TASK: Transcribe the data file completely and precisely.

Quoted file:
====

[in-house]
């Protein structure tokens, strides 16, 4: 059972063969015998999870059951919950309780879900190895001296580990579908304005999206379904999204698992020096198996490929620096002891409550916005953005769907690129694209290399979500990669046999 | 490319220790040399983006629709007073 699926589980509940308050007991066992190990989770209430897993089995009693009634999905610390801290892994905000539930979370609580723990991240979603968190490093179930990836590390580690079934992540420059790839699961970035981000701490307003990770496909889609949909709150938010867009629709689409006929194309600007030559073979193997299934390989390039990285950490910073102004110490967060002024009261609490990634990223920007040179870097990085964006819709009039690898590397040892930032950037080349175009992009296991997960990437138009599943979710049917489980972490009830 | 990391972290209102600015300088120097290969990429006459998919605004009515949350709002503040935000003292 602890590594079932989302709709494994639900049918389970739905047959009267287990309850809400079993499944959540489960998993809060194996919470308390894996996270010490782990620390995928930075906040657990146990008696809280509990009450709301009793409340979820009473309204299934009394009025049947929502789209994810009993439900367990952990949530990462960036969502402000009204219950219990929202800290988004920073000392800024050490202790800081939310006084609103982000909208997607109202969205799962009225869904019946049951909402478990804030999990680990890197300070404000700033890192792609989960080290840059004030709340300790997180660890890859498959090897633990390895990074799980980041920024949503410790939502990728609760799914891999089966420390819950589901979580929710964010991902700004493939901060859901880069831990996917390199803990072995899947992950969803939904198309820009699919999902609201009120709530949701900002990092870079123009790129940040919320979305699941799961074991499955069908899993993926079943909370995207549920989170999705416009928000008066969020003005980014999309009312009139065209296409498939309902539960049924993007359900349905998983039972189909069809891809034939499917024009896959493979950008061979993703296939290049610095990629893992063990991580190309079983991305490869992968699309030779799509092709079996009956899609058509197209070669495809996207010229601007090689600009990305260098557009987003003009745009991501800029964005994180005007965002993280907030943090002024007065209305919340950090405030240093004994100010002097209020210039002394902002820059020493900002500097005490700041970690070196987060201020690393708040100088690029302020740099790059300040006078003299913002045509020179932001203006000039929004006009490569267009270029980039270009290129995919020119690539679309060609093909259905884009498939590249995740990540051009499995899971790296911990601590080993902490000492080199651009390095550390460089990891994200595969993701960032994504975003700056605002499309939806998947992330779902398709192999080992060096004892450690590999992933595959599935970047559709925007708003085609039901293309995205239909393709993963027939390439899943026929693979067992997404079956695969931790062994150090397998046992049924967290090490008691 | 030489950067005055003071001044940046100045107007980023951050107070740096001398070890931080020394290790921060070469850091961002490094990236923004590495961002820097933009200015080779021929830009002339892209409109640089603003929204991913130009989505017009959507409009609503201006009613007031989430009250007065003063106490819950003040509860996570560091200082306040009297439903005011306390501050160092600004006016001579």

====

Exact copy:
[in-house]
């Protein structure tokens, strides 16, 4: 059972063969015998999870059951919950309780879900190895001296580990579908304005999206379904999204698992020096198996490929620096002891409550916005953005769907690129694209290399979500990669046999 | 490319220790040399983006629709007073 699926589980509940308050007991066992190990989770209430897993089995009693009634999905610390801290892994905000539930979370609580723990991240979603968190490093179930990836590390580690079934992540420059790839699961970035981000701490307003990770496909889609949909709150938010867009629709689409006929194309600007030559073979193997299934390989390039990285950490910073102004110490967060002024009261609490990634990223920007040179870097990085964006819709009039690898590397040892930032950037080349175009992009296991997960990437138009599943979710049917489980972490009830 | 990391972290209102600015300088120097290969990429006459998919605004009515949350709002503040935000003292 602890590594079932989302709709494994639900049918389970739905047959009267287990309850809400079993499944959540489960998993809060194996919470308390894996996270010490782990620390995928930075906040657990146990008696809280509990009450709301009793409340979820009473309204299934009394009025049947929502789209994810009993439900367990952990949530990462960036969502402000009204219950219990929202800290988004920073000392800024050490202790800081939310006084609103982000909208997607109202969205799962009225869904019946049951909402478990804030999990680990890197300070404000700033890192792609989960080290840059004030709340300790997180660890890859498959090897633990390895990074799980980041920024949503410790939502990728609760799914891999089966420390819950589901979580929710964010991902700004493939901060859901880069831990996917390199803990072995899947992950969803939904198309820009699919999902609201009120709530949701900002990092870079123009790129940040919320979305699941799961074991499955069908899993993926079943909370995207549920989170999705416009928000008066969020003005980014999309009312009139065209296409498939309902539960049924993007359900349905998983039972189909069809891809034939499917024009896959493979950008061979993703296939290049610095990629893992063990991580190309079983991305490869992968699309030779799509092709079996009956899609058509197209070669495809996207010229601007090689600009990305260098557009987003003009745009991501800029964005994180005007965002993280907030943090002024007065209305919340950090405030240093004994100010002097209020210039002394902002820059020493900002500097005490700041970690070196987060201020690393708040100088690029302020740099790059300040006078003299913002045509020179932001203006000039929004006009490569267009270029980039270009290129995919020119690539679309060609093909259905884009498939590249995740990540051009499995899971790296911990601590080993902490000492080199651009390095550390460089990891994200595969993701960032994504975003700056605002499309939806998947992330779902398709192999080992060096004892450690590999992933595959599935970047559709925007708003085609039901293309995205239909393709993963027939390439899943026929693979067992997404079956695969931790062994150090397998046992049924967290090490008691 | 030489950067005055003071001044940046100045107007980023951050107070740096001398070890931080020394290790921060070469850091961002490094990236923004590495961002820097933009200015080779021929830009002339892209409109640089603003929204991913130009989505017009959507409009609503201006009613007031989430009250007065003063106490819950003040509860996570560091200082306040009297439903005011306390501050160092600004006016001579």